High Readmission Rates Mean Lower Med...

High Readmission Rates Mean Lower Medicare Payments for New Jersey Hospitals

There are 1 comment on the Patch.com story from Oct 10, 2012, titled High Readmission Rates Mean Lower Medicare Payments for New Jersey Hospitals. In it, Patch.com reports that:

All but two New Jersey hospitals will get hit with a Medicare reimbursement reduction for excess readmissions, as defined by the Affordable Care Act of 2010, which links Medicare payments to the quality of care that hospitals provide.

Join the discussion below, or Read more at Patch.com.


Pottstown, PA

#1 Oct 11, 2012
They should penalize hospitals for unnecessary readmissions. Now with financial incentive perhaps the health care industry will finally get their heads out of there butts when it comes to geriatric medicine.

That means primary care and specialty physcians will have to actively encourage fitness and nutrition for seniors. If a 30 year old lead the lifestyle many of these seniors do they would be in and out of hospitals. I get retirement or not working as hard as your young days. BUT you cannot or should not sit on your fracking butt as a senior citizen. And I'm tired of their whiny excuses as to why they don't do simple things like walk REGULARLY for excercise and not just food at the supermarket.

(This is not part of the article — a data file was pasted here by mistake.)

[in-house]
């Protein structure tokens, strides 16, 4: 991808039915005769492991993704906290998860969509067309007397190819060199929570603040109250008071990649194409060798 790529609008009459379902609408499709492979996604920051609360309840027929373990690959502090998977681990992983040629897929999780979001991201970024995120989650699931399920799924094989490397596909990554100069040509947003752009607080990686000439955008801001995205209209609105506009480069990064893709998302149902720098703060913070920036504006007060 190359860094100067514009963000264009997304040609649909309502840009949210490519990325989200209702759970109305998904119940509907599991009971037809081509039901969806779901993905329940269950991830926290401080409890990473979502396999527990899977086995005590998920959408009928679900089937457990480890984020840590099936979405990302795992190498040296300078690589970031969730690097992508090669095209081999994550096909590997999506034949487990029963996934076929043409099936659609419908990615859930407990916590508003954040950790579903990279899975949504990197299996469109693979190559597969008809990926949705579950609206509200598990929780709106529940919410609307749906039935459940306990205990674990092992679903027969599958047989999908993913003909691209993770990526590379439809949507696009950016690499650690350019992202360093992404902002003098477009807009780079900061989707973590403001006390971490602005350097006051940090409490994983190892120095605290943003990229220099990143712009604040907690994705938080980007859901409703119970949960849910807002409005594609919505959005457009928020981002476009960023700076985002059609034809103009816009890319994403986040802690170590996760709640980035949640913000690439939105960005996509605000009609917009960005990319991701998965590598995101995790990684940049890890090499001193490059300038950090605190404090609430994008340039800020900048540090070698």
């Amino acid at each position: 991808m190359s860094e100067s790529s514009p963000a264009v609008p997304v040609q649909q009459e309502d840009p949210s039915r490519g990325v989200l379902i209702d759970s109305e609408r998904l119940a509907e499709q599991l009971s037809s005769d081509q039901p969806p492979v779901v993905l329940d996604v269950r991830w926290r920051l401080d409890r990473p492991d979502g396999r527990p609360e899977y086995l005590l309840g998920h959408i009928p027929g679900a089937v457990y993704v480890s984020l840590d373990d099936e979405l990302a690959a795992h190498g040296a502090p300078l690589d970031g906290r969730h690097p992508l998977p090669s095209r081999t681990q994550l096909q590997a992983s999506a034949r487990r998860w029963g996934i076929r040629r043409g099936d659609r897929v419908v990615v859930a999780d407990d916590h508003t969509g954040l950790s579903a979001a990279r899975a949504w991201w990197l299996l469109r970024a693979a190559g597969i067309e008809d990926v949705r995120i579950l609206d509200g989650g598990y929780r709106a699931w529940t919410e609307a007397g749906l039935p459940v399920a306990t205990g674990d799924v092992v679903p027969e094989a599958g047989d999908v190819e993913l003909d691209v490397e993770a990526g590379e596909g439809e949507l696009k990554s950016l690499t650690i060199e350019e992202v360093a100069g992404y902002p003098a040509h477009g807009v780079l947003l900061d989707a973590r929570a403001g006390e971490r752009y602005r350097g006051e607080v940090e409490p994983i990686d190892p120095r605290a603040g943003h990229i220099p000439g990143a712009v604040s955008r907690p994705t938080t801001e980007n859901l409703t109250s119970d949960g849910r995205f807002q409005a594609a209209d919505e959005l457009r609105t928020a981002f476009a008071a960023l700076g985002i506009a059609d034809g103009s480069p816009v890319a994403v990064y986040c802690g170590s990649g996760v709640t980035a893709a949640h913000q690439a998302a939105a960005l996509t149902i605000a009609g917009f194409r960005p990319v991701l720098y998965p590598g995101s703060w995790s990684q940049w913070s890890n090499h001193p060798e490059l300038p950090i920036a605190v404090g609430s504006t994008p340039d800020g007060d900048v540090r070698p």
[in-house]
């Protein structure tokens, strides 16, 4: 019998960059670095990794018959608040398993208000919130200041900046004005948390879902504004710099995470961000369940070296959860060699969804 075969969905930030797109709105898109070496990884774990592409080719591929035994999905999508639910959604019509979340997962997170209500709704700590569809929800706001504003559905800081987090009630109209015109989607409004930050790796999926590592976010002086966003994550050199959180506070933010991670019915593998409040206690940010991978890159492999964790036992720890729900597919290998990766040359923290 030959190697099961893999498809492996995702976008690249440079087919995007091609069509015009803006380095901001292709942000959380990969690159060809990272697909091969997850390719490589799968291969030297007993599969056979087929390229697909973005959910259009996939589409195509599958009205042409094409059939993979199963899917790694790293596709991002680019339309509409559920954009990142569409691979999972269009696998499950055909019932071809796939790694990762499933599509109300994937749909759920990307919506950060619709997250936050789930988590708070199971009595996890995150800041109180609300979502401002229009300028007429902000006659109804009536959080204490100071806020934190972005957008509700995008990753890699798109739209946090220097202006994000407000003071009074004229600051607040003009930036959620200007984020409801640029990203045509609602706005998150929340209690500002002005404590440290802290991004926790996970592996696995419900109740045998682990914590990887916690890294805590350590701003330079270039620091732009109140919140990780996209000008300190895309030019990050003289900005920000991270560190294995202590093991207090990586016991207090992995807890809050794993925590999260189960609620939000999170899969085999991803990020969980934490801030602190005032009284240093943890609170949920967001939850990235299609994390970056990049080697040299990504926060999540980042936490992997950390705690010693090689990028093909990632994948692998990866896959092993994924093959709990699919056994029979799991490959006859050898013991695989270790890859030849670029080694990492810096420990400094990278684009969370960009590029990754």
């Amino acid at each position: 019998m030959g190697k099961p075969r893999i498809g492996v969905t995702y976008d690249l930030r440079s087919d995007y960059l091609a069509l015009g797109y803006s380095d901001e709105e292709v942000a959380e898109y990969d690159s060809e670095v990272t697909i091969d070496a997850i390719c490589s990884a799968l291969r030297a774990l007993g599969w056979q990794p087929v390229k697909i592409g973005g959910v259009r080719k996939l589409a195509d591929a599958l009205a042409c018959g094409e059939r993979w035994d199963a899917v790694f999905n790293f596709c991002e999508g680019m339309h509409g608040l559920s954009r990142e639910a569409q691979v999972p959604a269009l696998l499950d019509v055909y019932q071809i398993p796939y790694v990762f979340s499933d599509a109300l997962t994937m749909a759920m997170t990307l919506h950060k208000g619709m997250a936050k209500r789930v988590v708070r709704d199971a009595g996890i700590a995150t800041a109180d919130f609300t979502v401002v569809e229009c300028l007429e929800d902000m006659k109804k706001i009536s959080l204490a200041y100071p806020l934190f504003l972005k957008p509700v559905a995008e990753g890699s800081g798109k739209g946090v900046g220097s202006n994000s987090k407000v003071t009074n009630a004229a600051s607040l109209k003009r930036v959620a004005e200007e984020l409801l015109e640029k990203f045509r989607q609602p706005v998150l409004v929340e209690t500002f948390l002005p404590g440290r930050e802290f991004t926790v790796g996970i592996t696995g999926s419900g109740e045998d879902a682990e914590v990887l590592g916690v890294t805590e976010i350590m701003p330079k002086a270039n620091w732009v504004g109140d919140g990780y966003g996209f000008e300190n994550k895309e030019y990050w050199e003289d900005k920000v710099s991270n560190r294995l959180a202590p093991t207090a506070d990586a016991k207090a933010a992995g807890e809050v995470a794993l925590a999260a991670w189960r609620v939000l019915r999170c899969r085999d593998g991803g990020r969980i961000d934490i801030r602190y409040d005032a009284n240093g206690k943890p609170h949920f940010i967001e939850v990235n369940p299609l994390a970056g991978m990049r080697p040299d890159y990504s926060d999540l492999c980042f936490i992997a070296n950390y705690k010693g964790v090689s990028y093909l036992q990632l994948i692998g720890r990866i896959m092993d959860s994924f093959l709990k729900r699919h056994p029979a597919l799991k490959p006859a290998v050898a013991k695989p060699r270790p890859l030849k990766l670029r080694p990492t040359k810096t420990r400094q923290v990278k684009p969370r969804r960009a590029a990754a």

I also get many are so fracked up(some from years of American geriatric medicine and mindset) that they can't workout or take vitamins.

Seniors need more fitness programs and less doctor visits. You wouldn't believe how basic a weight training program would benefit many a senior. The seniors now are at a knowledge disadvantage because THEY, the seniors could not or failed to keep up on basic fitness and nutrition. But the sham here is that the senior patients and doctors have the mindset they're old farts and shouldn't have to do squat.

Perhaps with financial incentive perhaps the patient and doctor will become much more proactive when it comes to health and fitness when it comes to senior health. And I'm sorry, NO, sending a nurse to someone's home to take their blood pressure isn't going to cut it. They should be sent to homes to see what the patients are doing for themselves as far as fitness and nutrition.

Every senior who is physically able should be forced to take fitness training and education so they can do something for themselves other than take drugs and see a doctor. I'd rather see medicare paying for training sessions than alot of these bullcrap visits by nurses.

USE IT OR LOOSE IT but don't expect medicare to help you find it.

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